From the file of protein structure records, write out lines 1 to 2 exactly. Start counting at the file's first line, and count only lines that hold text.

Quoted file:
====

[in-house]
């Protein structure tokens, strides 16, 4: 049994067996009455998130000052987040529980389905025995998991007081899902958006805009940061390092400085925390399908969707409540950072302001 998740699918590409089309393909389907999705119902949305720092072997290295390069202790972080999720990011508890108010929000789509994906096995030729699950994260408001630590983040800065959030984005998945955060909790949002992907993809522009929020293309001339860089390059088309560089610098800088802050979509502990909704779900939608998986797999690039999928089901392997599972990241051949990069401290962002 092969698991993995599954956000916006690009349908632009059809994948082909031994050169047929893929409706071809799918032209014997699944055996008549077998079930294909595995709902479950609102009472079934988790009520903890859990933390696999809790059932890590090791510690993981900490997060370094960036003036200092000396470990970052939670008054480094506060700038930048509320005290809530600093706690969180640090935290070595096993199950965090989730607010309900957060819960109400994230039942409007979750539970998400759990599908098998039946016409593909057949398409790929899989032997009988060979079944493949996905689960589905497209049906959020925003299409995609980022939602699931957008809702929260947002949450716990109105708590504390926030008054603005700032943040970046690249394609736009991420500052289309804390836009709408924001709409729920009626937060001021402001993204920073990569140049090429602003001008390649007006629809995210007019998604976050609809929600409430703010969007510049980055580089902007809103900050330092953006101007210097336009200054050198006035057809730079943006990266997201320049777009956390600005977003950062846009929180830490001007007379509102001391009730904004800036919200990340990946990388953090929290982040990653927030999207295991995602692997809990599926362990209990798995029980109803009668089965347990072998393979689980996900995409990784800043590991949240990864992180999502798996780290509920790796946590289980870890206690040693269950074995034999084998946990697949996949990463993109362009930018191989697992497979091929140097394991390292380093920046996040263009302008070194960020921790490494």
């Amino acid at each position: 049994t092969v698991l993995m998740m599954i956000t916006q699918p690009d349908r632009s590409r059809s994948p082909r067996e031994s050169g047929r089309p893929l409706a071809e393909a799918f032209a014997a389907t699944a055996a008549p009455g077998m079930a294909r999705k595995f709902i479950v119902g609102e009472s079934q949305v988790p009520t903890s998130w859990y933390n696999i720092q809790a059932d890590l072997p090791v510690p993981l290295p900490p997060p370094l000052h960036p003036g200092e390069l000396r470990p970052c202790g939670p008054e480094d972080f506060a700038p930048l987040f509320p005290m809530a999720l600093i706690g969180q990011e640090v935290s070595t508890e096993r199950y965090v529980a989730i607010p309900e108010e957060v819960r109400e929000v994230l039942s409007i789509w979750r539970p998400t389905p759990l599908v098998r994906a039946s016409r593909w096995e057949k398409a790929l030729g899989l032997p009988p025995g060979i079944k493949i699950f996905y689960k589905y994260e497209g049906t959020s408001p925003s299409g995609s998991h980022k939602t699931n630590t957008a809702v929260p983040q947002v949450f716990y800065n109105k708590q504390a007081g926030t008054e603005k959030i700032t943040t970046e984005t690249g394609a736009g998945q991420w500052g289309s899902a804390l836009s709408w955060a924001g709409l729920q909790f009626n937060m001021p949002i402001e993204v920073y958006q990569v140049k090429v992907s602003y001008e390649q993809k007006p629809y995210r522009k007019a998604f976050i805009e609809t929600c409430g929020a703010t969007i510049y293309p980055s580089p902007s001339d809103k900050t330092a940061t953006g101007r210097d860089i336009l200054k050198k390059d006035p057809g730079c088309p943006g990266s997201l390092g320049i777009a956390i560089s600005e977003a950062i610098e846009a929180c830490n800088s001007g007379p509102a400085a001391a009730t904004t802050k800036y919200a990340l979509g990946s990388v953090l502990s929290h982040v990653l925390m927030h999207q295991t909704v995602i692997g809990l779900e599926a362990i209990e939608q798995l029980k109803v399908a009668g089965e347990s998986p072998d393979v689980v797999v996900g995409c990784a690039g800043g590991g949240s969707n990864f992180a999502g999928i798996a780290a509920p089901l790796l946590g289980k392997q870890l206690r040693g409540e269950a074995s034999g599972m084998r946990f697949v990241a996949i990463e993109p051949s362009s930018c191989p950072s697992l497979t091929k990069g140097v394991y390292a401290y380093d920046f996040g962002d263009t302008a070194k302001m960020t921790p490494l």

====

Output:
[in-house]
């Protein structure tokens, strides 16, 4: 049994067996009455998130000052987040529980389905025995998991007081899902958006805009940061390092400085925390399908969707409540950072302001 998740699918590409089309393909389907999705119902949305720092072997290295390069202790972080999720990011508890108010929000789509994906096995030729699950994260408001630590983040800065959030984005998945955060909790949002992907993809522009929020293309001339860089390059088309560089610098800088802050979509502990909704779900939608998986797999690039999928089901392997599972990241051949990069401290962002 092969698991993995599954956000916006690009349908632009059809994948082909031994050169047929893929409706071809799918032209014997699944055996008549077998079930294909595995709902479950609102009472079934988790009520903890859990933390696999809790059932890590090791510690993981900490997060370094960036003036200092000396470990970052939670008054480094506060700038930048509320005290809530600093706690969180640090935290070595096993199950965090989730607010309900957060819960109400994230039942409007979750539970998400759990599908098998039946016409593909057949398409790929899989032997009988060979079944493949996905689960589905497209049906959020925003299409995609980022939602699931957008809702929260947002949450716990109105708590504390926030008054603005700032943040970046690249394609736009991420500052289309804390836009709408924001709409729920009626937060001021402001993204920073990569140049090429602003001008390649007006629809995210007019998604976050609809929600409430703010969007510049980055580089902007809103900050330092953006101007210097336009200054050198006035057809730079943006990266997201320049777009956390600005977003950062846009929180830490001007007379509102001391009730904004800036919200990340990946990388953090929290982040990653927030999207295991995602692997809990599926362990209990798995029980109803009668089965347990072998393979689980996900995409990784800043590991949240990864992180999502798996780290509920790796946590289980870890206690040693269950074995034999084998946990697949996949990463993109362009930018191989697992497979091929140097394991390292380093920046996040263009302008070194960020921790490494």